Atlantic Ave. b/ Bruce Helander
Gift to Wendy
Palm Beach Cottage
Coca Cola Wall
Mother Theresa w/Machine Gun/ Assault Rifle
Freedom Tower

Florida’s Artistic Past
Boca Raton Museum of Art
b/ Joseph B. Treaster
Dec. 4, 2018
MIAMI — Winslow Homer loved fishing for tarpon in the Florida Keys and along the Gulf Coast. John Singer Sargent dropped into Ormond Beach to paint a portrait of John D. Rockefeller and visit friends in Miami. Louis Comfort Tiffany, of stained-glass fame, went to St. Augustine for his wife’s health and later lived and painted in the winters in Miami.
Long before Art Basel Miami Beach brought sizzling cultural glamour to South Florida, some of America’s best-known artists — and some not as well known — were laying down an eclectic trail of art in a state best known for its beaches, unfailing sunshine and end-of-the-beyond characters.
The artists and such renowned photographers as Henri Cartier-Bresson, Walker Evans and Dorothea Lange created a significant body of Florida work that has quietly accumulated and rarely been exhibited.
Now, during Art Basel Miami Beach, an art museum about an hour’s drive up the coast from Miami is showing scores of paintings and photographs that provide glimpses of Florida as it morphed from wild frontier to vacationland and, eventually, to one of the most populous states. Most of the work in the show at the Boca Raton Museum of Art,
“Imagining Florida: History and Myth in the Sunshine State,” is f­­rom the late 1800s and the first half of the 20th century.
One engraving of a magnolia is from 1754.
The show runs through March 24
A­ montage of seascapes and landscapes, portraits of elegant people, working people, sunsets and beaches and swamps, logging and road building, alligators, Native Americans, chain gangs and scenes from Eatonville, a once and always small town near Orlando in the middle of the state, one of the first black communities to coalesce in America after emancipation.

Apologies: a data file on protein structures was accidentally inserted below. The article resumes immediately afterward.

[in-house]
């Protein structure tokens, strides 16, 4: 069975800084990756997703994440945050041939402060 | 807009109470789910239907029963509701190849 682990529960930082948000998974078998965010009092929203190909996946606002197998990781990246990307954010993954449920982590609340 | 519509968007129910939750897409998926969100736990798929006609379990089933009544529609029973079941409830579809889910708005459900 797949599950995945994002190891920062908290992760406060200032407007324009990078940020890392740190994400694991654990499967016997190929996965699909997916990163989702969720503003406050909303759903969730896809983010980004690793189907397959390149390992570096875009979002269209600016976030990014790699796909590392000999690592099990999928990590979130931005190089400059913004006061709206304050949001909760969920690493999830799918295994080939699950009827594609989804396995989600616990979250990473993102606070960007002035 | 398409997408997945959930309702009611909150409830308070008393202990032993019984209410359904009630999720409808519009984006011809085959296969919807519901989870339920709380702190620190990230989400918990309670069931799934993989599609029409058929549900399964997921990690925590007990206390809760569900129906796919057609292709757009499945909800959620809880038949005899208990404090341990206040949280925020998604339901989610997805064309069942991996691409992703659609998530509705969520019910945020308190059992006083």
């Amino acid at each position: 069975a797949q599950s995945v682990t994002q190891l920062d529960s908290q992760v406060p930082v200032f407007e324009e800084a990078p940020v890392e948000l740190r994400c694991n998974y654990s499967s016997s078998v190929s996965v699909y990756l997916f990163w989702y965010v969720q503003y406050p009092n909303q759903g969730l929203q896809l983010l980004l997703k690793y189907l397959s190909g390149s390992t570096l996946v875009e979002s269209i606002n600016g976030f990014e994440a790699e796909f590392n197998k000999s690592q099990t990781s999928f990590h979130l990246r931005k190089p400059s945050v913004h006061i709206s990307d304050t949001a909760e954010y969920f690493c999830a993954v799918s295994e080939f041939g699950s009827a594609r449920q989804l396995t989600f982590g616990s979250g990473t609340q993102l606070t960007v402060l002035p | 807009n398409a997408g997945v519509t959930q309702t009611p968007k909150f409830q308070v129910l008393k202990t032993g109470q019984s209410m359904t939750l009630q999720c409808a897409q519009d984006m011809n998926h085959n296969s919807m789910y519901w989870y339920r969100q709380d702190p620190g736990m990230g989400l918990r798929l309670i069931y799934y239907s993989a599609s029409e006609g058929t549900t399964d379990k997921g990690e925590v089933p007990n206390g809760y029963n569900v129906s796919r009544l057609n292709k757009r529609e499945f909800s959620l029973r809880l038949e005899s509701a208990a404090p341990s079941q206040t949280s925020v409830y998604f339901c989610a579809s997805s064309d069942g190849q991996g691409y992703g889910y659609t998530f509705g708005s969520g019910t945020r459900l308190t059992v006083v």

The Florida work lacks the unifying stylistic threads and deliberateness of, say,
The Hudson River Valley School or Texas Regionalism.
Yet it reflects the uncharted, herky-jerky way that Florida came to be Florida.
“This is an important story to be told,” said Irvin M. Lippman, the executive director of the Boca museum. “It’s a diverse story, an eclectic story, a never-ending story.”
Mr. Lippman said he considered souvenirs from the decades of pre-Disney roadside attractions and gift shops in Florida as noteworthy. And he is displaying a stuffed alligator, a hand-painted photograph from the Parrot Jungle and other irresistible and, these days, seldom-seen mementos.
“Why not extend the conversation?” he asked. Like the painters and the photographers, he said, the souvenir makers “were also creating memories.”
Some artists and photographers went to Florida on assignment as illustrators for magazines and newspapers. Some were invited by foundations and wealthy patrons. Some were drawn by family connections. Others were among the tens of thousands of Americans sent to Florida for military training in World War II. A few were home grown.